Wofford, Joshua D (2018-12). Use of Mathematical Modeling and Other Biophysical Methods for Insights into Iron-Related Phenomena of Biological Systems. Doctoral Dissertation. Thesis uri icon

abstract

  • Iron is a crucial nutrient in most living systems. It forms the active centers of many proteins that are critical for many cellular functions, either by themselves or as Fe-S clusters and hemes. However, Fe is potentially toxic to the cell in high concentrations and must be tightly regulated. There has been much work into understanding various pieces of Fe trafficking and regulation, but integrating all of this information into a coherent model has proven difficult. Past research has focused on different Fe species, including cytosolic labile Fe or mitochondrial Fe-S clusters, as being the main regulator of Fe trafficking in yeast. Our initial modeling efforts demonstrate that both cytosolic Fe and mitochondrial ISC assembly are required for proper regulation. More recent modeling efforts involved a more rigorous multi tiered approach. Model simulations were optimized against experimental results involving respiring wild-type and Mrs3/4-deleted yeast. Simulations from both modeling studies suggest that mitochondria possess a "respiratory shield" that prevents a vicious cycle of nanoparticle formation, ISC loss, and subsequent loading of mitochondria with iron. Work has also been done in understanding an accumulation of Fe in stationary grown yeast cells. This accumulated Fe was found to be localized to the cell wall, and can be used as cells are metabolically reactivating by being placed into fresh media. A mathematical model has been developed to describe the metabolism of oxygen and nutrients in the autocatalytic production of active cells, with subsequent deactivation of cells as nutrients became limiting. E. coli have similar Fe contents relative to mitochondria, and they also appear to also employ a "respiratory shield". This hypothesis was tested by either inhibiting respiratory complexes with CN, or by growing cells into a metabolically inactive stationary growth state. The generated nanoparticles were not associated with ferritins, which is surprising given that much of the literature claims that ferritin Fe makes up a large portion of cellular Fe. The iron content of murine hearts was also studied. Previous work from the Lindahl lab focused on murine brains and livers, which contain ferritin at young and old ages, while losing it in middle age. Hearts differ from these two organs, in that they mainly contain respiratory iron sulfur clusters, and only gain ferritin as the mice approach old age.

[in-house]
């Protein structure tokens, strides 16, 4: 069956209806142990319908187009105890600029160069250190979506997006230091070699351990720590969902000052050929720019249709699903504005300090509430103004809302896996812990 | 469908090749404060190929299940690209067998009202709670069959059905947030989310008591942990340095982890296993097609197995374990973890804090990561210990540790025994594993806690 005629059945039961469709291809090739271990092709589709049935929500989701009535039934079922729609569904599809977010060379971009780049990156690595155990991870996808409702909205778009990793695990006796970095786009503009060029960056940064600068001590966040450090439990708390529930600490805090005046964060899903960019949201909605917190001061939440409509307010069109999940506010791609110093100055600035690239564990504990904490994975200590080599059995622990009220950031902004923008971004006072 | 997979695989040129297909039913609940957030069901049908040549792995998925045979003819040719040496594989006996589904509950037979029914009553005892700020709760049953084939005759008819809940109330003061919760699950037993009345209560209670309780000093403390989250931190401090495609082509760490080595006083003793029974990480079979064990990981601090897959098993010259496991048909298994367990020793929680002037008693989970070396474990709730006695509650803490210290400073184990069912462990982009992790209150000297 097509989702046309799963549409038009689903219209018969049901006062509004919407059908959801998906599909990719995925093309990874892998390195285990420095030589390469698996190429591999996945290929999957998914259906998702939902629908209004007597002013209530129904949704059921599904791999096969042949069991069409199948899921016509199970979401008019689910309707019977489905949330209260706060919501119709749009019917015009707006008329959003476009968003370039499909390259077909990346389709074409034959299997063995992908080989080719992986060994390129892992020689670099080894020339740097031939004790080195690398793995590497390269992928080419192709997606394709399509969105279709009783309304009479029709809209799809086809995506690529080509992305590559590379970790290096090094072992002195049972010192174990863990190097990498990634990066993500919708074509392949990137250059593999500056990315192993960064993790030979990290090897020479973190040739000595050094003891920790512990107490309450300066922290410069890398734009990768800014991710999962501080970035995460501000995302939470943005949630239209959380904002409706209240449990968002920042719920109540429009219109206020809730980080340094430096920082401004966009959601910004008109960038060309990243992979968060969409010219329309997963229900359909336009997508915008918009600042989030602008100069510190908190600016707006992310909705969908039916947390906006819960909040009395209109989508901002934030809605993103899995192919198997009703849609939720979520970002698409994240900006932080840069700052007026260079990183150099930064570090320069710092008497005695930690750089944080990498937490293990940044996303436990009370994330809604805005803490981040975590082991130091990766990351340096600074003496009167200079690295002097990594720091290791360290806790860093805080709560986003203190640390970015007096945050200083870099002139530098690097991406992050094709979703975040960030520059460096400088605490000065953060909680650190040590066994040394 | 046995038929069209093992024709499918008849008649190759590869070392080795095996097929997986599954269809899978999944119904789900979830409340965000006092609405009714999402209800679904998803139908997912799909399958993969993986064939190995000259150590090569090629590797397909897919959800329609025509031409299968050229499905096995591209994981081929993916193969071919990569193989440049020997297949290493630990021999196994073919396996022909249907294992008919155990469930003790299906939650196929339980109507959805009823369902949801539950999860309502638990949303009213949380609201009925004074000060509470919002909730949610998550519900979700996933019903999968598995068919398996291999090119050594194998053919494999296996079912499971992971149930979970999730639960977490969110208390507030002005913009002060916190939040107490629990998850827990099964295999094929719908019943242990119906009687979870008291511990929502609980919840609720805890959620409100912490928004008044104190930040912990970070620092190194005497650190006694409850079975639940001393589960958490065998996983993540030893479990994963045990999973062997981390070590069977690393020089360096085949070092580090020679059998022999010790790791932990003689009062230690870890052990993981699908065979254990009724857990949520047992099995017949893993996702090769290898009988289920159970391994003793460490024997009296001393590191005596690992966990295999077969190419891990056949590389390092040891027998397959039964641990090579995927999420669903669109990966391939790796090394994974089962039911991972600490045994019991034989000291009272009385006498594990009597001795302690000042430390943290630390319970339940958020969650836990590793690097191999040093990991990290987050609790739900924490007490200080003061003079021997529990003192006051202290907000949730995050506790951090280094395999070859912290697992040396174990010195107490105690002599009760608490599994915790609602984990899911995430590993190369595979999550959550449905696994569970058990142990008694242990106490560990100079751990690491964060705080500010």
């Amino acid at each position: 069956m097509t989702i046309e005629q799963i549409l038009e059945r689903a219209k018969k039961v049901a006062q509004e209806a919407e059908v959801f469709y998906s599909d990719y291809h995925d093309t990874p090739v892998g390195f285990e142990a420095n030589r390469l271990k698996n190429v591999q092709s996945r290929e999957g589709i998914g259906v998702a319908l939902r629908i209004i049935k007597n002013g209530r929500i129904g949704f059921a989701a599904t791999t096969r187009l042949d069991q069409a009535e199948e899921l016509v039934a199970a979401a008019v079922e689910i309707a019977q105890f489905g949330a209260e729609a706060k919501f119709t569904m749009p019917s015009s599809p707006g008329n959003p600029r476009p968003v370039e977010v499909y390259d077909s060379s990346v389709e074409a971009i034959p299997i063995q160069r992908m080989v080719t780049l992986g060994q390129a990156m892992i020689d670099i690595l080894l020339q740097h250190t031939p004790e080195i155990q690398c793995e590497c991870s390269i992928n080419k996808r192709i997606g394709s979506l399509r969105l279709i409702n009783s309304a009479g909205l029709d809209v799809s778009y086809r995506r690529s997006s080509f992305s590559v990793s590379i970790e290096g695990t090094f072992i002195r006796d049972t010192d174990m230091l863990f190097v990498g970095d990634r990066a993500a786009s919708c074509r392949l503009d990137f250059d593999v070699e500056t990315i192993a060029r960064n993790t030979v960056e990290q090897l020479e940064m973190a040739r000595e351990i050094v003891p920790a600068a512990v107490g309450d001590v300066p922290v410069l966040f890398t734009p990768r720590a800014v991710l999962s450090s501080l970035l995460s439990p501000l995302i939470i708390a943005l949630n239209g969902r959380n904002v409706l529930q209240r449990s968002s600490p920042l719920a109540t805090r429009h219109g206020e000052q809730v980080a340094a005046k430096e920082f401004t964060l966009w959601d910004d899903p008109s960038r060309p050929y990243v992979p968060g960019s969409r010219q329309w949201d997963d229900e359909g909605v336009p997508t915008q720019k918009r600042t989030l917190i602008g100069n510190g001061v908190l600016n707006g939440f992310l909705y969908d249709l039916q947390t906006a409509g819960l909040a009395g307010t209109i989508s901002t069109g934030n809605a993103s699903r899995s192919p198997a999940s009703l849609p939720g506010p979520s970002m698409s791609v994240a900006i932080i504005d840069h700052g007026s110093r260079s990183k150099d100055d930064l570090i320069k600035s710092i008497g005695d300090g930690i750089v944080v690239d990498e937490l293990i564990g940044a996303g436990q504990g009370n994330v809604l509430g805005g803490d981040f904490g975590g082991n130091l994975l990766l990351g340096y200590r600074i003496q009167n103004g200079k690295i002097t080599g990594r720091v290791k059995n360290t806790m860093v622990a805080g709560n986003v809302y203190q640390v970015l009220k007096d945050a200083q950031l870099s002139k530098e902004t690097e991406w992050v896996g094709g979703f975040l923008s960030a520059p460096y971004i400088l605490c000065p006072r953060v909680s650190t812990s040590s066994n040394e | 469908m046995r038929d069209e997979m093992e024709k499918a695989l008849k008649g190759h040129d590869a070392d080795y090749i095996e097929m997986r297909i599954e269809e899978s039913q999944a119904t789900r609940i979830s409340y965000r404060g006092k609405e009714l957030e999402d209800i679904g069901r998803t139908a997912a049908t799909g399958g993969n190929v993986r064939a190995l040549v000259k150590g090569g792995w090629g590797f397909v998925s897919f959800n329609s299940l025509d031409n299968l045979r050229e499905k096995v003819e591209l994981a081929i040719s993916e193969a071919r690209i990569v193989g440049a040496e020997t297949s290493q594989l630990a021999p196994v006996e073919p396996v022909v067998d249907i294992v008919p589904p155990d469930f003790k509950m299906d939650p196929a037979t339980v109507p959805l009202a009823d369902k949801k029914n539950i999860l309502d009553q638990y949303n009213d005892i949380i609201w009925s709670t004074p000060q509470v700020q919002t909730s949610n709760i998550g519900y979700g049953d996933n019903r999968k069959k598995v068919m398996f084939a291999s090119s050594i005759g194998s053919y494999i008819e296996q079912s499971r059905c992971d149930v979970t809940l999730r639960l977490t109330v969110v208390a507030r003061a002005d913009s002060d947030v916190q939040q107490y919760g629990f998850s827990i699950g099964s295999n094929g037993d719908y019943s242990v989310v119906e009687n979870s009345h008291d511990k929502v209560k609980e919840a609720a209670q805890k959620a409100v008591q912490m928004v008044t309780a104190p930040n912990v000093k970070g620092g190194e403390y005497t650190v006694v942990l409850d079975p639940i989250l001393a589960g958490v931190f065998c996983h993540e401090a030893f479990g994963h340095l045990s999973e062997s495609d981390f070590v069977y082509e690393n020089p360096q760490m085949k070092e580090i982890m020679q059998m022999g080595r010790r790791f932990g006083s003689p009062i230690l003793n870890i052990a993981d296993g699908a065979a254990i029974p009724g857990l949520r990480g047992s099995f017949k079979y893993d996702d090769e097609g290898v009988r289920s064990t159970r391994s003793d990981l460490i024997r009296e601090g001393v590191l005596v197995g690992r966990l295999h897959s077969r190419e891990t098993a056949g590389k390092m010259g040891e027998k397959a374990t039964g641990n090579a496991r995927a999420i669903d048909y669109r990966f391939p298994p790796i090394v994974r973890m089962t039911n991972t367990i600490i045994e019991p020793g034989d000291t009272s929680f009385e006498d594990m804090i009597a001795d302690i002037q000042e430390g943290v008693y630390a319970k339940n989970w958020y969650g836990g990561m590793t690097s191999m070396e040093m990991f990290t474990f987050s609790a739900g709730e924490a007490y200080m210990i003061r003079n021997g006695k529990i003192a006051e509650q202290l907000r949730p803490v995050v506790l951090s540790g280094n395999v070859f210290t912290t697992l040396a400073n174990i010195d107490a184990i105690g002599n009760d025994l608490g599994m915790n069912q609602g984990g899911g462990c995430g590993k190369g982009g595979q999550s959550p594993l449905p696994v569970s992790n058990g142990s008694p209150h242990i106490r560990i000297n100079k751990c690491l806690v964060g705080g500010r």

• Iron is a crucial nutrient in most living systems. It forms the active centers of many
    proteins that are critical for many cellular functions, either by themselves or as Fe-S clusters and
    hemes. However, Fe is potentially toxic to the cell in high concentrations and must be tightly
    regulated. There has been much work into understanding various pieces of Fe trafficking and
    regulation, but integrating all of this information into a coherent model has proven difficult.

    Past research has focused on different Fe species, including cytosolic labile Fe or
    mitochondrial Fe-S clusters, as being the main regulator of Fe trafficking in yeast. Our initial
    modeling efforts demonstrate that both cytosolic Fe and mitochondrial ISC assembly are
    required for proper regulation. More recent modeling efforts involved a more rigorous multi
    tiered approach. Model simulations were optimized against experimental results involving
    respiring wild-type and Mrs3/4-deleted yeast. Simulations from both modeling studies suggest
    that mitochondria possess a "respiratory shield" that prevents a vicious cycle of nanoparticle
    formation, ISC loss, and subsequent loading of mitochondria with iron.

    Work has also been done in understanding an accumulation of Fe in stationary grown
    yeast cells. This accumulated Fe was found to be localized to the cell wall, and can be used as
    cells are metabolically reactivating by being placed into fresh media. A mathematical model has
    been developed to describe the metabolism of oxygen and nutrients in the autocatalytic
    production of active cells, with subsequent deactivation of cells as nutrients became limiting.

    E. coli have similar Fe contents relative to mitochondria, and they also appear to also
    employ a "respiratory shield". This hypothesis was tested by either inhibiting respiratory
    complexes with CN, or by growing cells into a metabolically inactive stationary growth state.
    The generated nanoparticles were not associated with ferritins, which is surprising given that
    much of the literature claims that ferritin Fe makes up a large portion of cellular Fe.

    The iron content of murine hearts was also studied. Previous work from the Lindahl lab
    focused on murine brains and livers, which contain ferritin at young and old ages, while losing it
    in middle age. Hearts differ from these two organs, in that they mainly contain respiratory iron
    sulfur clusters, and only gain ferritin as the mice approach old age.

publication date

  • December 2018